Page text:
...     Currently 3D-Format Reader consists of a C++ Windows program: Two "child" windows in a main window frame. Two windows: a text-2D rendering window and a 3D-rendering window.  The text-2D window, as its' name implies, displays text and 2D graphics; it is programmed using Microsoft's DirectWrite text formatting API and Microsoft's Direct2D API for 2D graphics.  The 3D-rendering window uses the OpenGL API.     A 3DE-Book page is formatted in one of two possible modes: DW_MODE or GL_MODE.  In GL_MODE both windows are shown; the text-2D rendering window is on the left and the 3D OpenGL window is on the right.  In DW_MODE, only the text-2D rendering window is shown, the OpenGL window is hidden (Logically it is still there, it has just been given zero width).     The 3D-Format Reader reads text files, which consists of the text of the book, control character for the formatting of text, (bold, underline, ...), display of tables,  loading of images(.jpg .png ...), and control of 2D and 3D routines.           3D-Reader programming is based on a Model-View-Controller (MVC) architecture.  The MVC design is modular: The Controller component handles user input from the operating system , the Model component processes the input, and the View component sends output back to the user on the display.  Typical Parent-Child windows programs have multiple "call back" window procedures(winProcs): One for the parent window and one for child window.  The MVC model, simplifies message routing by using a call-back window procedure which receives Windows messages for the main window, the text-2D window and the OGL window.   
    
    A sample MVC program by Song Ho Ahn was used as a template for the 3DE-Reader. Rushed for time now, so a hasty sign off and thanks for reading. ---------------------------------------------------------------------------------------------------------------------------------------------------------------------------------------------------------------------------------- 8 - 21 -18 I spent the last few days working on procedural mesh generation.  First looking to find a bit of code to do what I had in mind.  Which begs the question: What 
did I have in mind?   I just wanted a cube mesh generator such that...   Requirements Input:    An integer  n = units from origin to cube face. Output:  The vertices for a unit cube centered on the origin.                                                                     8n² triangles per cube face. 3 times 8n² verts in clockwise winding order (from the outside of the cube) ready for the rendering pipeline. Screenshot of some cubes generated with the procedural cube mesh generator.                              That was about it for the output requirements.   I did not want to hand code even a single vertex and did not want to load a mesh file.   I was sure the 
code was out there somewhere, but was not finding it.  So, a bit reluctantly at first, I started coding the mesh generator. I started enjoying creating this thing and stopped searching for the "out-there-somewhere" code; although still curious how others did this. Analysis First question: How do we number the verts?  It would be great to conceive of some concise algorithm to put out the cube face verts all in clockwise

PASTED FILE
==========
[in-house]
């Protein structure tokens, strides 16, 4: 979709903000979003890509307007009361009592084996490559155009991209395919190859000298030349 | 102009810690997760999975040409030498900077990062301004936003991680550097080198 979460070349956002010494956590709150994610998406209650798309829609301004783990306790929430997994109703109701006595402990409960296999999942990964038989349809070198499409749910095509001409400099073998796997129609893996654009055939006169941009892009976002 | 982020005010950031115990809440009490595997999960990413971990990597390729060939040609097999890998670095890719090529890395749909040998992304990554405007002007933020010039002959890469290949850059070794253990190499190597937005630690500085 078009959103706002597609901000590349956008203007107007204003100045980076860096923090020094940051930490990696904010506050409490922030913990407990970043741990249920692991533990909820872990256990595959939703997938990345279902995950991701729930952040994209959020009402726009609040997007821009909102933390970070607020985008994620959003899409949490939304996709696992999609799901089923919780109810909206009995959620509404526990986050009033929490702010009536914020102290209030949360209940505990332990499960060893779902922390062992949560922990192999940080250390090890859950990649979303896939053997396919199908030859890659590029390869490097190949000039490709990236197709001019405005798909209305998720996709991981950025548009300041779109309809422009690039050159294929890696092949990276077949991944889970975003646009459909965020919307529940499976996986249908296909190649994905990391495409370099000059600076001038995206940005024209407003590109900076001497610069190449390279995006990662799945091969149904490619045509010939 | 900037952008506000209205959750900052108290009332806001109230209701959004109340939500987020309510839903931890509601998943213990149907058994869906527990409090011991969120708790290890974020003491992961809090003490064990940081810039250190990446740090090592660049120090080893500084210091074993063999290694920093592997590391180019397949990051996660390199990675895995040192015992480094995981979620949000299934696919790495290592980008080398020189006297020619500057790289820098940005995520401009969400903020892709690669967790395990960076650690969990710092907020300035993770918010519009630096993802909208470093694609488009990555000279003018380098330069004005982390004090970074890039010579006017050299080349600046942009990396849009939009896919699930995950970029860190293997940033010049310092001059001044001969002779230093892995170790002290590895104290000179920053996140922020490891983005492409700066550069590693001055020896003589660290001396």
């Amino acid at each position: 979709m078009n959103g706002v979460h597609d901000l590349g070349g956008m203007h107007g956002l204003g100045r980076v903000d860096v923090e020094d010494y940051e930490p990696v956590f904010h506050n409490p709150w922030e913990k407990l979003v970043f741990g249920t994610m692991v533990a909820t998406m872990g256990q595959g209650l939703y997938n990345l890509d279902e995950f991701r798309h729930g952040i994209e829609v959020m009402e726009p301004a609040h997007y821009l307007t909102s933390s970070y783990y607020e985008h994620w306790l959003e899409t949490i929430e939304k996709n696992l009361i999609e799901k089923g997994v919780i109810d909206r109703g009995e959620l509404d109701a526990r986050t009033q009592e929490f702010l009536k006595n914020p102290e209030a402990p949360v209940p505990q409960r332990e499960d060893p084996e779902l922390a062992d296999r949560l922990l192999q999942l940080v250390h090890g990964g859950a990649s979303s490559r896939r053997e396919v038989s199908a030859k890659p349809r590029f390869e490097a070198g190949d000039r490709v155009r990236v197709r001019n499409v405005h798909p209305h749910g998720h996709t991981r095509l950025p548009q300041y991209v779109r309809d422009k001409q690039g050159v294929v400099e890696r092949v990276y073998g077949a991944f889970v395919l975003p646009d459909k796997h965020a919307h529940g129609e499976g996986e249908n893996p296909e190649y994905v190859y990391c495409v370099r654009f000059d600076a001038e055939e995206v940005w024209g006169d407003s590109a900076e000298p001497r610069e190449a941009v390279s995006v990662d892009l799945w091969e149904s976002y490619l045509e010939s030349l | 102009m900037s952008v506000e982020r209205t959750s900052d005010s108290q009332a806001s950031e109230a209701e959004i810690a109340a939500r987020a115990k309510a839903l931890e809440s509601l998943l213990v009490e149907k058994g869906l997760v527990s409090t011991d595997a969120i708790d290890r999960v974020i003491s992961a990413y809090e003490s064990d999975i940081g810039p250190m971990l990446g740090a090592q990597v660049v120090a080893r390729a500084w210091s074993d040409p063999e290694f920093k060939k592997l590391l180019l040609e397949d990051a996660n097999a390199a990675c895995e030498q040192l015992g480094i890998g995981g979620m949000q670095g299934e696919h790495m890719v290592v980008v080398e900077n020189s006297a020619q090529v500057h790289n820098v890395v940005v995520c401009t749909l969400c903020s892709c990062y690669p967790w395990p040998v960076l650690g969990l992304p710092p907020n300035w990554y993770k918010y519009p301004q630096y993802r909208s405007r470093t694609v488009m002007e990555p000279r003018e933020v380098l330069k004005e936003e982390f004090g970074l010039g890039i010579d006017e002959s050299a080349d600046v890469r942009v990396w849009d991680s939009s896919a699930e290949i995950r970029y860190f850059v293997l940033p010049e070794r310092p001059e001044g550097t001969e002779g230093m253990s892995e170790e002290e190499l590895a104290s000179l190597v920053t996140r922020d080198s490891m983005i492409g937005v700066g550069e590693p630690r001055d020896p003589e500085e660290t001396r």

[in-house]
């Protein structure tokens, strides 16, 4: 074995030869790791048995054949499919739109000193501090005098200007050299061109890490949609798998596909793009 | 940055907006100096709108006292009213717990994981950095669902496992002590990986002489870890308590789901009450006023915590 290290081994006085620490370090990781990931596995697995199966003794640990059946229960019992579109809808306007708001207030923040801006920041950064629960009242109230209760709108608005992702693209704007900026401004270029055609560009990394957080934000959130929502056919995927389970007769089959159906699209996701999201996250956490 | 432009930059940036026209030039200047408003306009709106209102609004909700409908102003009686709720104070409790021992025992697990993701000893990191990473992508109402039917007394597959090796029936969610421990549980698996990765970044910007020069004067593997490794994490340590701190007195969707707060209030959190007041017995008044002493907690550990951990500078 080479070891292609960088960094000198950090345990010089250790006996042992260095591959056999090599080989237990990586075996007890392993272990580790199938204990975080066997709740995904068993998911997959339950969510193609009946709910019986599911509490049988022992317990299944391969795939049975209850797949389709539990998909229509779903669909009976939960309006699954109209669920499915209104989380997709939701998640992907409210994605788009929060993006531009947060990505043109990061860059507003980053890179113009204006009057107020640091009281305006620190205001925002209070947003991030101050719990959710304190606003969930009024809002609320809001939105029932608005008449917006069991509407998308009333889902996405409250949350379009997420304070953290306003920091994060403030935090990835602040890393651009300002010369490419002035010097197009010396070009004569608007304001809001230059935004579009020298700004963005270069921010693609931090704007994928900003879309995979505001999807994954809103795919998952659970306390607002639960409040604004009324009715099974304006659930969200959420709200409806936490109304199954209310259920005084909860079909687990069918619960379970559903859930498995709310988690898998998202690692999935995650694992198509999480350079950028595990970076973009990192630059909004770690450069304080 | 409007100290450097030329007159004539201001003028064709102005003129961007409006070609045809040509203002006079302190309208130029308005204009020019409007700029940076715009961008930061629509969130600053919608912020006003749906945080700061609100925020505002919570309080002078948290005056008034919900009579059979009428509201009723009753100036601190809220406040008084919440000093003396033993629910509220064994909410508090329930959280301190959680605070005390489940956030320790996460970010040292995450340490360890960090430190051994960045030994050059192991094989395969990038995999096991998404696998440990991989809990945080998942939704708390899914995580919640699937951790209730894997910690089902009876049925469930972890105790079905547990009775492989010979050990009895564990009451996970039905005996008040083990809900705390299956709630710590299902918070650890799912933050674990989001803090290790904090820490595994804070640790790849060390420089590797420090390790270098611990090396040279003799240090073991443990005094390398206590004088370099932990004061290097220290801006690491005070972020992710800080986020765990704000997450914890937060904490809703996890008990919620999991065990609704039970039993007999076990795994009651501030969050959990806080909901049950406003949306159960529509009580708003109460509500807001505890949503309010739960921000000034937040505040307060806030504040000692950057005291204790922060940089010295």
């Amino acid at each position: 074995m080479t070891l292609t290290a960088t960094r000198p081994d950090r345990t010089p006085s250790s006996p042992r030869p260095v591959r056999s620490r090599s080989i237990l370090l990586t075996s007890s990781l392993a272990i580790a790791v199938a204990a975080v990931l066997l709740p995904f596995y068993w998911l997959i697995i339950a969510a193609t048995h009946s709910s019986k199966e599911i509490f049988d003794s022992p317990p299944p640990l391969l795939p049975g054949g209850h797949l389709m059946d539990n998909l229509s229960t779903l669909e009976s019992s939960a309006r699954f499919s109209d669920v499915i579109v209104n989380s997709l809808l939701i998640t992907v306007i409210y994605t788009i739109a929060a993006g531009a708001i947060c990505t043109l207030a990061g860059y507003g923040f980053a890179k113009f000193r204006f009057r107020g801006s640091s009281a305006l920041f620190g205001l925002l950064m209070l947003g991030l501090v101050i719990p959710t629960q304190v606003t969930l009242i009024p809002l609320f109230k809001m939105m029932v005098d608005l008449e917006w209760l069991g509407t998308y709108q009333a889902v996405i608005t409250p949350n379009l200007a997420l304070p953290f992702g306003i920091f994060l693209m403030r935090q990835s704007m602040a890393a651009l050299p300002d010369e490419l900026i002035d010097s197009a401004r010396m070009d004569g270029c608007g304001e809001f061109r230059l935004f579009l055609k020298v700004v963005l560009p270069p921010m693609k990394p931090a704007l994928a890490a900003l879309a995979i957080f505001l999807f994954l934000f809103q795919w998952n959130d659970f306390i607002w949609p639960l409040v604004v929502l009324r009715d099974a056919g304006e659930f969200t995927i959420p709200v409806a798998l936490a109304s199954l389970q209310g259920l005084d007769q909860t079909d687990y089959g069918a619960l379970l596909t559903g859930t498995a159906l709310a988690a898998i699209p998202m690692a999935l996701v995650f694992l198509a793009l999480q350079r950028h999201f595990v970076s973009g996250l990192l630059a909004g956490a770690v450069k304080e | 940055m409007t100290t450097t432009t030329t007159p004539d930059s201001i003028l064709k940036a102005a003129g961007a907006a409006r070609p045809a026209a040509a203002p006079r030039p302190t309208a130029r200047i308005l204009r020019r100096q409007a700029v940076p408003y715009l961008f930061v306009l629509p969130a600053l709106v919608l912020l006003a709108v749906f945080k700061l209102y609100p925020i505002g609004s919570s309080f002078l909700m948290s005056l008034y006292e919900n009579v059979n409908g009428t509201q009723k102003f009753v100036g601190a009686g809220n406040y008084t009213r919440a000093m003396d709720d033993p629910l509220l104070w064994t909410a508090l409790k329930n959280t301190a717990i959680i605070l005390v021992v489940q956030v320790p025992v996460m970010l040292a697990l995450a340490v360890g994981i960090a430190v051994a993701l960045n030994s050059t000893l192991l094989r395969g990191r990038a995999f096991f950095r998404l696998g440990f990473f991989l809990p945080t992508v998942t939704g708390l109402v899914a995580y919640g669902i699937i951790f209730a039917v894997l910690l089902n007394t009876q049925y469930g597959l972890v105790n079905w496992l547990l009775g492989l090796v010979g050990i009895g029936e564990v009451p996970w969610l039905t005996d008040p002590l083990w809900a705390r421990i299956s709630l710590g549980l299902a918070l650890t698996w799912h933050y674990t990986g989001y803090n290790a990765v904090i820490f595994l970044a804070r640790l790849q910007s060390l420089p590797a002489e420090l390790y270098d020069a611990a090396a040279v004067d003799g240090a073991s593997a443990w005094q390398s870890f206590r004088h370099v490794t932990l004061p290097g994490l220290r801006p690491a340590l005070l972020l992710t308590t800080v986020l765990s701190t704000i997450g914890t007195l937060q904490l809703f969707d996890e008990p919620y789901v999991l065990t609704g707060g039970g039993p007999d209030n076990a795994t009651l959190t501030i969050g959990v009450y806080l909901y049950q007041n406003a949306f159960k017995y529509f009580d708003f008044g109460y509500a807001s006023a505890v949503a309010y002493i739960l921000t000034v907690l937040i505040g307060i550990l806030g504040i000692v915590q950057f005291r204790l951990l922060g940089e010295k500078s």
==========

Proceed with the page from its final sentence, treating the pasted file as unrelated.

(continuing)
order for the outside faces of the cube directly.  That seemed beyond me so I plodded along step by step.  I decided to just use a simple nested loop to generate the cube face verts and number them in the order they were produced.  The hope(and the presumption) was: The loop code was in some order, running thru the x y and z coordinates in order, from -n to +n, therefore the output would be a recognizable pattern. The simple nested loop vert generator did not let us down: It gave us a recognizable pattern, at least for this face. It turned out (as expected now) that all six faces have similar recognizable patterns. Plotting the first row or two of verts you can easily see how to run the rest of the pattern.  Plot of the first(of six) cube faces verts output by the vert generator:  Input of n:  There are (2n+1)² verts per cube face, or 25 verts for n = 2.                                                          This is looking at the x = -n face from the outside of the cube.  To simplify the math it helps to define s = 2n.  Then there are                                                                                       (s + 1)²  verts,  or 25 for s = 4                                                                                       s²  cells on the face, or 16 for 4 = 2. We are going divide each cell into 2 triangles, so there are 2s² triangles per face, or 32 for s = 4. Second question: What pattern for the triangles?  How to number the 2s² = 32 triangles? What we want in the end is a bit of code such that... for triangles T[0] thru T[2s²-1]  or T[0] thru T[31]( for n = 4), we have T[N] = f0(N), f1(N), f2(N).  Where f0(N) gives the first vertex of T[N] as a function of N. and f1 and f2 give the second and third verts, all in CW winding order looking into the cube of course.  Here the choice is a bit arbitrary, but it would seem to make things easier if we can manage to have the order of triangles follow the order of verts to a degree.   Numbering the triangles.                                                   And now the problem becomes: Look at the triangle vert list,  T0 - T8...T31 in the image, and try to discern some pattern leading us to the sought after functions f0(N), f1(N), f2(N) where N is the number of the triangle, 0 thru 2s²-1. This really is the holy grail of this whole effort; then we have T[N] = f0(N), f1(N), f2(N) and that list of verts can be sent directly to the rendering pipeline.  Of course we want these functions to work for all six faces and all 12s² triangles to cover the cube.  But first let's see if we can just do this one face, 0 thru 2s²-1.. Thru a bit of trial and error the 32 triangles(T0 - T31) were ordered as shown.   Now we have an ordered list of the triangles and the